Following its record-breaking flight from Japan to Hawaii, Solar Impulse will not set off on the next leg until it has undergone maintenance repairs to its batteries.

Having completed the longest and most difficult leg of the Round the World Solar Flight, the solar powered airplane of pilots Bertrand Piccard and André Borschberg unfortunately suffered battery damage due to overheating.

On the ascent on the first day of the flight from Nagoya to Hawaii, the battery temperatures increased too much due to over-insulation. While the Mission Team monitored the aeroplane’s performance very closely during this mission leg, they had no way of decreasing the temperature. The nature of the flight requires Solar Impulse to ascend to 28,000 feet and then descend for energy management issues in every daily cycle.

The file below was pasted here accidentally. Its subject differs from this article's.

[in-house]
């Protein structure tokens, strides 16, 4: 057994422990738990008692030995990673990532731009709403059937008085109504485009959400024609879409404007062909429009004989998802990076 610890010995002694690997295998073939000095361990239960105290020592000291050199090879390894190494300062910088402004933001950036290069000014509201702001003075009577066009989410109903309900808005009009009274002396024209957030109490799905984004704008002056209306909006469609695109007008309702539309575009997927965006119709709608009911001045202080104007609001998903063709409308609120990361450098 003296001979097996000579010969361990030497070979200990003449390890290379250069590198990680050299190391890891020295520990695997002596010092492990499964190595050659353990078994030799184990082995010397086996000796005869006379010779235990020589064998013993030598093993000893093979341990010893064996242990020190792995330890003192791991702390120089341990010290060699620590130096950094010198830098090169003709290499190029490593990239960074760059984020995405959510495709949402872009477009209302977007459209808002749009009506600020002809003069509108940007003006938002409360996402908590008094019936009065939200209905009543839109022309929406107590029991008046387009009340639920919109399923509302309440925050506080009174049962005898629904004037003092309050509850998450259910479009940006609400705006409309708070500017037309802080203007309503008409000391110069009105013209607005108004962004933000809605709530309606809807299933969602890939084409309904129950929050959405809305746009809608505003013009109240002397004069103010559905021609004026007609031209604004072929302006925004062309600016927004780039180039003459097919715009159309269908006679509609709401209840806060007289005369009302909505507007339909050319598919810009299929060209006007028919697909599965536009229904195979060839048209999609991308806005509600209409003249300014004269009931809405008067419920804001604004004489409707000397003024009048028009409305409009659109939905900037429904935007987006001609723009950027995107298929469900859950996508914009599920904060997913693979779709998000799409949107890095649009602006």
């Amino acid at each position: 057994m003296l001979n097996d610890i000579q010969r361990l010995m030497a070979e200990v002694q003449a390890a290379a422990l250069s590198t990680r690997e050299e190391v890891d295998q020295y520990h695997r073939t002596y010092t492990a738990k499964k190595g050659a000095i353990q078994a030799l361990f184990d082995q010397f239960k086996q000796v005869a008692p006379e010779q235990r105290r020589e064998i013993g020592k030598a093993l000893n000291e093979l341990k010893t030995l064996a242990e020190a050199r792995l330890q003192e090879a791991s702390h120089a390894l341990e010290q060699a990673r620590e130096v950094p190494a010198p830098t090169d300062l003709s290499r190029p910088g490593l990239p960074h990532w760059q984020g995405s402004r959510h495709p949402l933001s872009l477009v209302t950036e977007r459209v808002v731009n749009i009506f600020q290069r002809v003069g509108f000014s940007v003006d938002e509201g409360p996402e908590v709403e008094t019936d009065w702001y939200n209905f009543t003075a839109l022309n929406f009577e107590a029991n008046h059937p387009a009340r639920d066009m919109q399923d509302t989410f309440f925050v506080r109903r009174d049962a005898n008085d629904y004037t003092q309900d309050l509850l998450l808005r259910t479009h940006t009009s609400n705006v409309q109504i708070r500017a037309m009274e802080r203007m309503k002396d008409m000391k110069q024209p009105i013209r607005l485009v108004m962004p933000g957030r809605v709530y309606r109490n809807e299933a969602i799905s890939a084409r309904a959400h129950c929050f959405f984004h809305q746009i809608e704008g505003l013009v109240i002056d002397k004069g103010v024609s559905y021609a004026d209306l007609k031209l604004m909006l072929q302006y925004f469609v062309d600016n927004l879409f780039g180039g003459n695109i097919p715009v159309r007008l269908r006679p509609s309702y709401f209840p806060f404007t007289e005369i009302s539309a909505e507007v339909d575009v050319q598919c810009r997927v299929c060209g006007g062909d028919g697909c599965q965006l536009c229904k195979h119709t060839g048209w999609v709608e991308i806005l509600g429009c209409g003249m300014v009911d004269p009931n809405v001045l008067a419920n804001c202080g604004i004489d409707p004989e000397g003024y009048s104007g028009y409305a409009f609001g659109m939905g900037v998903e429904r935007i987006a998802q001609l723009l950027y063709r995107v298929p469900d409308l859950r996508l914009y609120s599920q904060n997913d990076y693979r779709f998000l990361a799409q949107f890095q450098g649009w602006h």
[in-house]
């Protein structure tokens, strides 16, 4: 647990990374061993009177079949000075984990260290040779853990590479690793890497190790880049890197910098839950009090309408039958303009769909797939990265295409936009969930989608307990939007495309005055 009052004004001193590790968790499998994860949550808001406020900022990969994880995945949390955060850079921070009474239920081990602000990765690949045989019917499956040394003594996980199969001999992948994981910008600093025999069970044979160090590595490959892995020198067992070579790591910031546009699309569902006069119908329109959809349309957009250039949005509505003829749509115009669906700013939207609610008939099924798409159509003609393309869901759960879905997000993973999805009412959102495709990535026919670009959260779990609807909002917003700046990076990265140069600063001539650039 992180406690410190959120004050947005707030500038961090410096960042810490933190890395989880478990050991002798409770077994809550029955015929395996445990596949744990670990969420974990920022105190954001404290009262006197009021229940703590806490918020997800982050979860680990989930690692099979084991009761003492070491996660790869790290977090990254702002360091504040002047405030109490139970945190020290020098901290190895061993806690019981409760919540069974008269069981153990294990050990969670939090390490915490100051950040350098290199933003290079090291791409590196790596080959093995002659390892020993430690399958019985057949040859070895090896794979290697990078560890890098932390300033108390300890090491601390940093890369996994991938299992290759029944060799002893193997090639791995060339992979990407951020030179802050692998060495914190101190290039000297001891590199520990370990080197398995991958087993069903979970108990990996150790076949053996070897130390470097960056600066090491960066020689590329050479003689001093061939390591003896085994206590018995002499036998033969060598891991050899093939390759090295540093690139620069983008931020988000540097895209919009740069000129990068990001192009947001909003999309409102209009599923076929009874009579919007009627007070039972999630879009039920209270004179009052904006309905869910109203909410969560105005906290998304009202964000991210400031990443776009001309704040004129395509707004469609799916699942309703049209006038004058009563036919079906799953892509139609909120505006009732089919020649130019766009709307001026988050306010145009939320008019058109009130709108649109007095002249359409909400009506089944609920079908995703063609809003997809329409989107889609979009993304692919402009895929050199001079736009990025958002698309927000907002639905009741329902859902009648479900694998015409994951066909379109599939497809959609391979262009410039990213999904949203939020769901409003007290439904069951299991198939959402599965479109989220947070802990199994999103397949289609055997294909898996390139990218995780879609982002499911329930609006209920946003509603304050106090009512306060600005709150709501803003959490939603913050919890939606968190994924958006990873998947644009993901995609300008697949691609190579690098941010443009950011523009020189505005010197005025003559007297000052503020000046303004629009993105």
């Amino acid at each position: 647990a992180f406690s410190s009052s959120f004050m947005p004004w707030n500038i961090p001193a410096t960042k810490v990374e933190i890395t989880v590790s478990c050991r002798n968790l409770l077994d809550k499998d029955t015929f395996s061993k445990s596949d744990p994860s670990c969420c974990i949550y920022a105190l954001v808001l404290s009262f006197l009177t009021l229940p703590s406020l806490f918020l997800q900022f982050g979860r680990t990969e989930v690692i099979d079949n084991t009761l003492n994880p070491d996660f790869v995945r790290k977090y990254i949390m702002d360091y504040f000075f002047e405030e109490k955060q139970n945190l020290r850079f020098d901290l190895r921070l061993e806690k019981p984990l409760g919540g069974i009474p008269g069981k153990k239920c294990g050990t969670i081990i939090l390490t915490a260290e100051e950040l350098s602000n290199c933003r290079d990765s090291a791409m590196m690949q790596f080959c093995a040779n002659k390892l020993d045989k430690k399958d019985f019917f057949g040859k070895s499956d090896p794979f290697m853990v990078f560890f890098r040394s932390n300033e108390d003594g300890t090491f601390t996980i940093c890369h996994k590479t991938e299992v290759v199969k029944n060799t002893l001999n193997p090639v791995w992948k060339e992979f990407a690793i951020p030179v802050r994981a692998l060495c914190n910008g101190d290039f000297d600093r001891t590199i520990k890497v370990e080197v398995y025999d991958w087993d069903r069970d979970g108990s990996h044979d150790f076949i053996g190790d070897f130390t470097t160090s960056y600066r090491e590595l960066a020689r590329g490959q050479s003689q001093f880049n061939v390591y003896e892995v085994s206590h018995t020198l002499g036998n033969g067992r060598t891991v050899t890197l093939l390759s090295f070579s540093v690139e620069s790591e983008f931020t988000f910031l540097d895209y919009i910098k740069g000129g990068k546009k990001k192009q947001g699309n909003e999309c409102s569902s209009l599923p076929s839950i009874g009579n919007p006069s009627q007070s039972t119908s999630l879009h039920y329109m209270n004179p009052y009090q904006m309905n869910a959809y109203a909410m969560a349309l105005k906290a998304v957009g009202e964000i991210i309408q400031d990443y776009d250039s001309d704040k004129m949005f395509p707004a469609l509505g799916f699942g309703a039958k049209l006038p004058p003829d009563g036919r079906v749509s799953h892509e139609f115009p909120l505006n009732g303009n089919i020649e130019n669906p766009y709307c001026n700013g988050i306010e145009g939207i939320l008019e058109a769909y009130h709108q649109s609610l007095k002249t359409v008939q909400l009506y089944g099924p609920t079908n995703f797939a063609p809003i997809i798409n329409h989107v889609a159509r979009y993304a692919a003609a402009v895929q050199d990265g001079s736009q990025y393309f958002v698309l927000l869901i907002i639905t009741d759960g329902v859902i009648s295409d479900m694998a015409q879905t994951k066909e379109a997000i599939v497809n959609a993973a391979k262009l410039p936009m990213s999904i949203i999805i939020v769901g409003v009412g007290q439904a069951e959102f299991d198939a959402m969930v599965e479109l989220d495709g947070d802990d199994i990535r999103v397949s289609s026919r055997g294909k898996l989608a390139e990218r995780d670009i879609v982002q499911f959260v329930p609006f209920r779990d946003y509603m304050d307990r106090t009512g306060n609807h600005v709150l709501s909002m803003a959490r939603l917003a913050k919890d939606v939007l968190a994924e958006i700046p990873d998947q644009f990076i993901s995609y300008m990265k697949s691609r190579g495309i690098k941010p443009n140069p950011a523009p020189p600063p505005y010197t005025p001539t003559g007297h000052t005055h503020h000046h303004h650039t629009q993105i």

The damage to certain parts of the batteries is irreversible and will require repairs and replacements that will take several weeks to work through. In parallel, the Solar Impulse engineering team is looking at various options for better management of the cooling and heating process for very long flights.

Solar Impulse is attempting the first ever Round-The-World solar flight to inspire innovation and pioneering spirit and encourage the adoption of clean technologies, renewable energy and energy efficiency. Having started in Abu Dhabi in early March, SI has completed eight legs so far, covering nearly 18,000km in its round the world journey. The rest of the legs, it is looking increasingly likely, will not happen until 2016.

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